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Respiratory medication used in COPD patients from seven Latin American countries: the LASSYC study

Authors Casas A, Montes de Oca M, Menezes AMB, Wehrmeister FC, Lopez Varela MV, Mendoza L, Ramírez L, Miravitlles M

Received 14 October 2017

Accepted for publication 14 December 2017

Published 11 May 2018 Volume 2018:13 Pages 1545—1556


Checked for plagiarism Yes

Review by Single anonymous peer review

Peer reviewer comments 3

Editor who approved publication: Dr Richard Russell

Alejandro Casas,1 Maria Montes de Oca,2 Ana MB Menezes,3 Fernando C Wehrmeister,3 Maria Victorina Lopez Varela,4 Laura Mendoza,5 Larissa Ramírez,6 Marc Miravitlles7

On behalf of the LASSYC team

1Fundación Neumológica Colombiana, Universidad del Rosario, Bogotá, Colombia; 2Universidad Central de Venezuela, Caracas, Venezuela; 3Federal University of Pelotas, Pelotas, Brazil; 4Universidad de la República, Montevideo, Uruguay; 5Hospital Clínico Universidad de Chile, Santiago de Chile, Chile; 6AstraZeneca, San José, Costa Rica; 7Department of Pneumology, Hospital Universitari Vall d’Hebron, CIBER de Enfermedades Respiratorias (CIBERES), Barcelona, Spain

Background: Limited information is available regarding medication use in COPD patients from Latin America. This study evaluated the type of medication used and the adherence to different inhaled treatments in stable COPD patients from the Latin American region.
Methods: This was an observational, cross-sectional, multinational, and multicenter study in COPD patients attended by specialist doctors from seven Latin American countries. Adherence to inhaled therapy was assessed using the Test of Adherence to Inhalers (TAI) questionnaire. The type of medication was assessed as: short-acting β-agonist (SABA) or short-acting muscarinic antagonist (SAMA) only, long-acting muscarinic antagonist (LAMA), long-acting β-agonist (LABA), LABA/LAMA, inhaled corticosteroid (ICS), ICS/LABA, ICS/LAMA/LABA, or other.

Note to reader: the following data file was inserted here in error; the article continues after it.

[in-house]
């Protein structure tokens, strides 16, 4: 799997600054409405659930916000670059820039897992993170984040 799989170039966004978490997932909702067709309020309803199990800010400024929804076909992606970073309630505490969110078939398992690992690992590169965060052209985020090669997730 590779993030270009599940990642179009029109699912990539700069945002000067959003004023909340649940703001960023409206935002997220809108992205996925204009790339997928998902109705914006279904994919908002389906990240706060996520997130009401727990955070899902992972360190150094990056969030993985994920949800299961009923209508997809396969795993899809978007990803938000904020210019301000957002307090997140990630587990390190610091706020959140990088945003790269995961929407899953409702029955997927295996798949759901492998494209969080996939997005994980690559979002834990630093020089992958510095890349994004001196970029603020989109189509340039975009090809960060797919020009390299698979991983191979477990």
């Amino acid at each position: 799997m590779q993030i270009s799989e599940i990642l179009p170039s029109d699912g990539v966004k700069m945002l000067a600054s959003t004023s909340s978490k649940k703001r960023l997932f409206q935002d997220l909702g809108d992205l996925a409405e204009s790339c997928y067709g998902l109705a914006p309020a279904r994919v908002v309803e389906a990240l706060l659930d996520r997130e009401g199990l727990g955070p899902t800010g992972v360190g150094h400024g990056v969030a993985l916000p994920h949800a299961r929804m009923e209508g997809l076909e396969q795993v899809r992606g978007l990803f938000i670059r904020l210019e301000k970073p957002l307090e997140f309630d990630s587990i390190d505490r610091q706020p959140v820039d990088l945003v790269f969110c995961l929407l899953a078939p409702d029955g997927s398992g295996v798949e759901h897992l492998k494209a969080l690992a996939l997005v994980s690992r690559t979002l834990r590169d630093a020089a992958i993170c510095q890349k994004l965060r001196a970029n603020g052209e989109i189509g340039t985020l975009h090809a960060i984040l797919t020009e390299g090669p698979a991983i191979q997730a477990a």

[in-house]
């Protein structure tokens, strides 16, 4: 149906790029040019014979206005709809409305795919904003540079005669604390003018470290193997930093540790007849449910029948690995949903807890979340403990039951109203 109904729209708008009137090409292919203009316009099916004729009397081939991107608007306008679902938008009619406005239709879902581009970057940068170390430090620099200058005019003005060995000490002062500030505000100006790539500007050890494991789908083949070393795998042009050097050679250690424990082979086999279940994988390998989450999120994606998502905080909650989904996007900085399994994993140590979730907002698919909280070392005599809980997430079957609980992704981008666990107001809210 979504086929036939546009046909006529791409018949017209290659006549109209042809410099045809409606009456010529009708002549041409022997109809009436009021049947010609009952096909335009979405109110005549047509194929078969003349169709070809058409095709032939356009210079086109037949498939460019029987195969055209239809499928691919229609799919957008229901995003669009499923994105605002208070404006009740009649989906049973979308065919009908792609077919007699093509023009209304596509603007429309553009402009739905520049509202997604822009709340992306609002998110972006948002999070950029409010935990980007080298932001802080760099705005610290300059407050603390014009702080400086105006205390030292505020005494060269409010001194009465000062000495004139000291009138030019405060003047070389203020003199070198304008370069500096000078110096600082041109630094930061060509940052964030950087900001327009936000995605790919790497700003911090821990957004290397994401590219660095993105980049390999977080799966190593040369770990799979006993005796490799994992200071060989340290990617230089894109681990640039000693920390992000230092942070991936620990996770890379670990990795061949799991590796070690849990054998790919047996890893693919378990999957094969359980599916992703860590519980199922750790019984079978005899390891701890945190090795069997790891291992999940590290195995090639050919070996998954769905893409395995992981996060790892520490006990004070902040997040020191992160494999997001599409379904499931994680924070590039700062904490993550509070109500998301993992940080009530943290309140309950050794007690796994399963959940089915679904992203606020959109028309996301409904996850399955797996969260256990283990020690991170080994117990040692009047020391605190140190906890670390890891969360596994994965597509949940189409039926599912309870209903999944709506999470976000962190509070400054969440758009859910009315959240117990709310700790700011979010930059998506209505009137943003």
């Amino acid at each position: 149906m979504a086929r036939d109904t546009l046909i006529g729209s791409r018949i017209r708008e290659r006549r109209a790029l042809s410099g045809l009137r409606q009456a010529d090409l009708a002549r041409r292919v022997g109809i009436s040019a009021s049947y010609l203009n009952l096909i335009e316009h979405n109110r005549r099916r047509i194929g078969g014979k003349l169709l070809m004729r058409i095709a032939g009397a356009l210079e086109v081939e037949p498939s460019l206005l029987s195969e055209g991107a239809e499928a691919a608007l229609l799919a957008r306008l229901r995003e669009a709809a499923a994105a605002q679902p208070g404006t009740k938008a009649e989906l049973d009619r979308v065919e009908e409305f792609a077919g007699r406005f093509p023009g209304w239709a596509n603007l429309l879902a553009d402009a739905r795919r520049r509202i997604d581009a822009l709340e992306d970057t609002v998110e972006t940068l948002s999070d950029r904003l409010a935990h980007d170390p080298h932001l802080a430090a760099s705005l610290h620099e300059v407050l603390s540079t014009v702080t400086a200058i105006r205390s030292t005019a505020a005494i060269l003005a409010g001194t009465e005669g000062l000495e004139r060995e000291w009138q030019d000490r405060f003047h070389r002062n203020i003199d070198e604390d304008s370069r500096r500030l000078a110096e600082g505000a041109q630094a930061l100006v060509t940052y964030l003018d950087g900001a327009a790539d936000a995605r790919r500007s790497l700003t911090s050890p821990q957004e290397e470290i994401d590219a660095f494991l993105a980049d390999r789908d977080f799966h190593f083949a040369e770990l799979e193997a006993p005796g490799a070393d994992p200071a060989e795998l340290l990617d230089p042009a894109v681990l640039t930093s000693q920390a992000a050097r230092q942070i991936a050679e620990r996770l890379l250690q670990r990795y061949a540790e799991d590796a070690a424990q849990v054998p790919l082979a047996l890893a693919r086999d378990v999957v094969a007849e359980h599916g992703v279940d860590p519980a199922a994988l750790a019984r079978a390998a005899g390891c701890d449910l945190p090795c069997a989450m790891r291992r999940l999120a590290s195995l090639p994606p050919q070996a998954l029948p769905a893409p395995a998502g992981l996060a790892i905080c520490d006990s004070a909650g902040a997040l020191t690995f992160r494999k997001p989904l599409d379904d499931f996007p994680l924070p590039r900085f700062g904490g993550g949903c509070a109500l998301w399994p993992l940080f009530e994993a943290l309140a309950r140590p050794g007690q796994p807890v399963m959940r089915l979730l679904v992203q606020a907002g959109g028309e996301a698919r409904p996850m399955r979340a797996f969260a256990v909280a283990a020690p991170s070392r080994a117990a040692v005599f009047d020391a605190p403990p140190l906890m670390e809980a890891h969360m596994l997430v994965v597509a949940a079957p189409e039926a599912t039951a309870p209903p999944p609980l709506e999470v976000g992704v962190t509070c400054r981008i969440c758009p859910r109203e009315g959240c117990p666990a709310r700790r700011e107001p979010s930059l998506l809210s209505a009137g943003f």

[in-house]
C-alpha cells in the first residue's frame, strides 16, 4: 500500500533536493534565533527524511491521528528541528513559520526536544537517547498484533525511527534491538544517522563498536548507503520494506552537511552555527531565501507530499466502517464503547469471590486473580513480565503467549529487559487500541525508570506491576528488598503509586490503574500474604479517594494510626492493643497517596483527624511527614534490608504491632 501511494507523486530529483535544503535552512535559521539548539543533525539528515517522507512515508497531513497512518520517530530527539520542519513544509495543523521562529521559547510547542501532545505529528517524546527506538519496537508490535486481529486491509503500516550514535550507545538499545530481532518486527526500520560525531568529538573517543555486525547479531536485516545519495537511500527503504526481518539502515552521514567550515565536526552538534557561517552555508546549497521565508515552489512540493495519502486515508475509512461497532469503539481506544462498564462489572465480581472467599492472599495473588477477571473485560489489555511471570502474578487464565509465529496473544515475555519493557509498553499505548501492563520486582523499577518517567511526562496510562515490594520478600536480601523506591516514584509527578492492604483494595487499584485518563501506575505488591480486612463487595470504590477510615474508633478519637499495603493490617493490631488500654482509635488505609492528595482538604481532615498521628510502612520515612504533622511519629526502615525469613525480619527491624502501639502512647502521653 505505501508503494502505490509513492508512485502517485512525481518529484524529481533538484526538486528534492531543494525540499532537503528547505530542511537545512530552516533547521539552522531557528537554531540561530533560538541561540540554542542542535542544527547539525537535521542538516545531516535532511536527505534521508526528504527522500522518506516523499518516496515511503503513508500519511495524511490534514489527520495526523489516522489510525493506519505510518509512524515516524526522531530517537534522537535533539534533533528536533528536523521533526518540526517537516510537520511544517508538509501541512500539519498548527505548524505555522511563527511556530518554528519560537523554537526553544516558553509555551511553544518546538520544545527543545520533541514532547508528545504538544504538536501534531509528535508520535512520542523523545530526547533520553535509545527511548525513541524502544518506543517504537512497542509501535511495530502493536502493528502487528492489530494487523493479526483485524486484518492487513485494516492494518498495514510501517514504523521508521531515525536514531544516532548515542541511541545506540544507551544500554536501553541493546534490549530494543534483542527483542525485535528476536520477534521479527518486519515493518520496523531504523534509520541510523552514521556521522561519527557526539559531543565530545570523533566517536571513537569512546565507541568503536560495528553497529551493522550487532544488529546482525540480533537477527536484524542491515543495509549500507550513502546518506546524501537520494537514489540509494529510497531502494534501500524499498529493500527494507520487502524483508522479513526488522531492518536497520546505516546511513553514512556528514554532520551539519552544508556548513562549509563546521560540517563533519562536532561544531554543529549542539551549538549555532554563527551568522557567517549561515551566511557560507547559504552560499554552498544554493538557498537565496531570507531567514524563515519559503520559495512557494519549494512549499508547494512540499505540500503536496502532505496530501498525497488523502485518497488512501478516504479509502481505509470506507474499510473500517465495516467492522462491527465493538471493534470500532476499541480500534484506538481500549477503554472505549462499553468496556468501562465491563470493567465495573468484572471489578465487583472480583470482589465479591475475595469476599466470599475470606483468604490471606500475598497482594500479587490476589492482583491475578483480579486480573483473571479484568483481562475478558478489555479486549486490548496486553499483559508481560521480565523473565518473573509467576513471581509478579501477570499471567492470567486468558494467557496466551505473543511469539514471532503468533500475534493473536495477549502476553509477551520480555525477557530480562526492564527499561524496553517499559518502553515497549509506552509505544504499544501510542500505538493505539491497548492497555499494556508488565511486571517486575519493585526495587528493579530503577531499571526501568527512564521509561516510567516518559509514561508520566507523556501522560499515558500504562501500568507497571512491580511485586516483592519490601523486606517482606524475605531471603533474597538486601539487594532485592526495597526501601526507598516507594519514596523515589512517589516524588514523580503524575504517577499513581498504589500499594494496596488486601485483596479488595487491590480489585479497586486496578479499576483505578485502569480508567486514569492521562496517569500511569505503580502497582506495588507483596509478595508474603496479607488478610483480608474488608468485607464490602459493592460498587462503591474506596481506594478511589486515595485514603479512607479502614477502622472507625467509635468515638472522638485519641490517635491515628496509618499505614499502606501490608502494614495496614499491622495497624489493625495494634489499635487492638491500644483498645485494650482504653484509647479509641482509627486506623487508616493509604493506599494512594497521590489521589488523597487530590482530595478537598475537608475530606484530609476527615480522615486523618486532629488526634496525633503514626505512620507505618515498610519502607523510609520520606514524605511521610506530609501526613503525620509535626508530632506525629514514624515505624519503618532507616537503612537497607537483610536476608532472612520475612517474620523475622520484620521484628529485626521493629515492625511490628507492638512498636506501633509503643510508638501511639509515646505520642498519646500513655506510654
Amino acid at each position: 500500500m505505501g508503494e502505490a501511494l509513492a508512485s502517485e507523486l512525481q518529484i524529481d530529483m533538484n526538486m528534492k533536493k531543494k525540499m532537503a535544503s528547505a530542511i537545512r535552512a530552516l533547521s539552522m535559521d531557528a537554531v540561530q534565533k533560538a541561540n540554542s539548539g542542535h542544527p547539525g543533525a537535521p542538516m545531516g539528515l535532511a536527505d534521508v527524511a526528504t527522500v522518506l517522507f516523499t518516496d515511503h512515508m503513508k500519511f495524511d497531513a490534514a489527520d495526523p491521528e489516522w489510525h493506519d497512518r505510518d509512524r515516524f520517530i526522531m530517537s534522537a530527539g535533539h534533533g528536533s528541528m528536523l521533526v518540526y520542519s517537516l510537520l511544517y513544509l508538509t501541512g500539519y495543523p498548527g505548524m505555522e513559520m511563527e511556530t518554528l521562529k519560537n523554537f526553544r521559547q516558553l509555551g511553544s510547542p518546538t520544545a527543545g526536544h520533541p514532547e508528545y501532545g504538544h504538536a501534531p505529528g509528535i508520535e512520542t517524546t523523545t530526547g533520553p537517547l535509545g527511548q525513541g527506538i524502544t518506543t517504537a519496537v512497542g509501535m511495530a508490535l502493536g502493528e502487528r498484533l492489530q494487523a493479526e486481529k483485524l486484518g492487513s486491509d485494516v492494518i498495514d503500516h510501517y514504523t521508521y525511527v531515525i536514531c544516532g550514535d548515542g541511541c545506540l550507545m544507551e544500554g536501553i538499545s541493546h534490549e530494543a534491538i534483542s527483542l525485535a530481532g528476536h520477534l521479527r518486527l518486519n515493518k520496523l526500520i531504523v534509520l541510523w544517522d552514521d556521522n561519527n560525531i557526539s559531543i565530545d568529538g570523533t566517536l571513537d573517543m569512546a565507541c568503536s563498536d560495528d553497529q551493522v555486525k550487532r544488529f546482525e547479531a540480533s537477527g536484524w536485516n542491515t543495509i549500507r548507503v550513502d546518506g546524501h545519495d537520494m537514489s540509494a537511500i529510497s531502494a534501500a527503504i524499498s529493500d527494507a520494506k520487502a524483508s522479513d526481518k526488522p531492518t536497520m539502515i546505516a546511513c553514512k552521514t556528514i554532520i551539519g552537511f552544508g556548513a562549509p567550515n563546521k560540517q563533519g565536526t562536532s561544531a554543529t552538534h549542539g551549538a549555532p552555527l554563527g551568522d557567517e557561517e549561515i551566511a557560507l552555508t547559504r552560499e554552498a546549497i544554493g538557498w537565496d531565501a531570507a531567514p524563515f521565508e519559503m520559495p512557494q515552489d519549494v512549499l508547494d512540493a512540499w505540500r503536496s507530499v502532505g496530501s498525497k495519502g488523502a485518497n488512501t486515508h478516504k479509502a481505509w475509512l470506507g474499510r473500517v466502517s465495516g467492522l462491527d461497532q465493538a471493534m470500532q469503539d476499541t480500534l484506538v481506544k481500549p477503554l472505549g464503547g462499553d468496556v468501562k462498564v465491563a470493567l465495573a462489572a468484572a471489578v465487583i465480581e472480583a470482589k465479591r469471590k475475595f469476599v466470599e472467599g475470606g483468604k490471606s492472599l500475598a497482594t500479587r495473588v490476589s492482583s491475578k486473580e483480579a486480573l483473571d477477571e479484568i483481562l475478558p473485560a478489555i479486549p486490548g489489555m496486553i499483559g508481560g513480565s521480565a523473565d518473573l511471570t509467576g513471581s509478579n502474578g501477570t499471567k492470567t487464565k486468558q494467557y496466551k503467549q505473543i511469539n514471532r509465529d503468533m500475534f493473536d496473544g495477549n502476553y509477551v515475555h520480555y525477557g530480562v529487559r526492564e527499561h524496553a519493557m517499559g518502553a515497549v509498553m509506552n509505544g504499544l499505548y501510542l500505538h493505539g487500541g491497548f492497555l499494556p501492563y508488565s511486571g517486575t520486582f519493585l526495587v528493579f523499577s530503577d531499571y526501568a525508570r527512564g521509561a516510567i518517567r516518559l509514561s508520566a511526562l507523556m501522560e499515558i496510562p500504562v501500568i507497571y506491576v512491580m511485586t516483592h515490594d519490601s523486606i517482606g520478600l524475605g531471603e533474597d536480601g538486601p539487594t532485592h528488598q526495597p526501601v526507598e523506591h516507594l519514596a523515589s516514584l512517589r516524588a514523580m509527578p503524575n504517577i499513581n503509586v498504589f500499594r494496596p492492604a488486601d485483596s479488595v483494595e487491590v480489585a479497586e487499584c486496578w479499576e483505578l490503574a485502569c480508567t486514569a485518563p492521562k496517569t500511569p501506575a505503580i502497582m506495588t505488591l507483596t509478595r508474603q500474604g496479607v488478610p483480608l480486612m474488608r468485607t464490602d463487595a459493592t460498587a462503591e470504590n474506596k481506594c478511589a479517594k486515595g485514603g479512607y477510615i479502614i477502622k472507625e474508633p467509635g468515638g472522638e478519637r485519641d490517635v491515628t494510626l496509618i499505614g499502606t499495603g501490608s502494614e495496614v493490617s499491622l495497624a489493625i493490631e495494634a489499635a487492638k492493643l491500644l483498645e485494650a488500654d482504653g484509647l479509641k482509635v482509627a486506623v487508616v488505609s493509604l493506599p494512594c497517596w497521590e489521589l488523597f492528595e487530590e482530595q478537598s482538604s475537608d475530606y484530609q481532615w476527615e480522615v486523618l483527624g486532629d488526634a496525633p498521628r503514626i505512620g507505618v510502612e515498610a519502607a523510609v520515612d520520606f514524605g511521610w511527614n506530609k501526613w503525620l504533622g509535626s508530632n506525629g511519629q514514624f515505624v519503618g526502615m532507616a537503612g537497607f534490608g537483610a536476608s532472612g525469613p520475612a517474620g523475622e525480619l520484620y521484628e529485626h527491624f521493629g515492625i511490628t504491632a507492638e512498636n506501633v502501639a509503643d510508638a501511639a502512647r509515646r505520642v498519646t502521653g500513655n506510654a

Results: In total, 795 patients were included (59.6% male), with a mean age of 69.5±8.7 years and post-bronchodilator FEV1 of 50.0%±18.6%. The ICS/LAMA/LABA (32.9%) and ICS/LABA (27.7%) combinations were the most common medications used, followed by LABA/LAMA (11.3%), SABA or SAMA (7.9%), LABA (6.4%), LAMA (5.8%), and ICS (4.3%). The types of medication most commonly used in each Global Initiative for Chronic Obstructive Lung Disease (GOLD) 2013 category were ICS/LABA (A: 32.7%; B: 19.8%; C: 25.7%; D: 28.2%) and ICS/LAMA/LABA (A: 17.3%; B: 30.2%; C: 33%; D: 41.1%). The use of long-acting bronchodilators showed the highest adherence (good or high adherence >50%) according to the TAI questionnaire.
Conclusion: COPD management in specialist practice in Latin America does not follow the current guideline recommendations and there is an overuse of ICSs in patients with COPD from this region. Treatment regimens including the use of long-acting bronchodilators are associated with the highest adherence.

Keywords: adherence, inhaled therapy, COPD, Latin America

Corrigendum for this paper has been published

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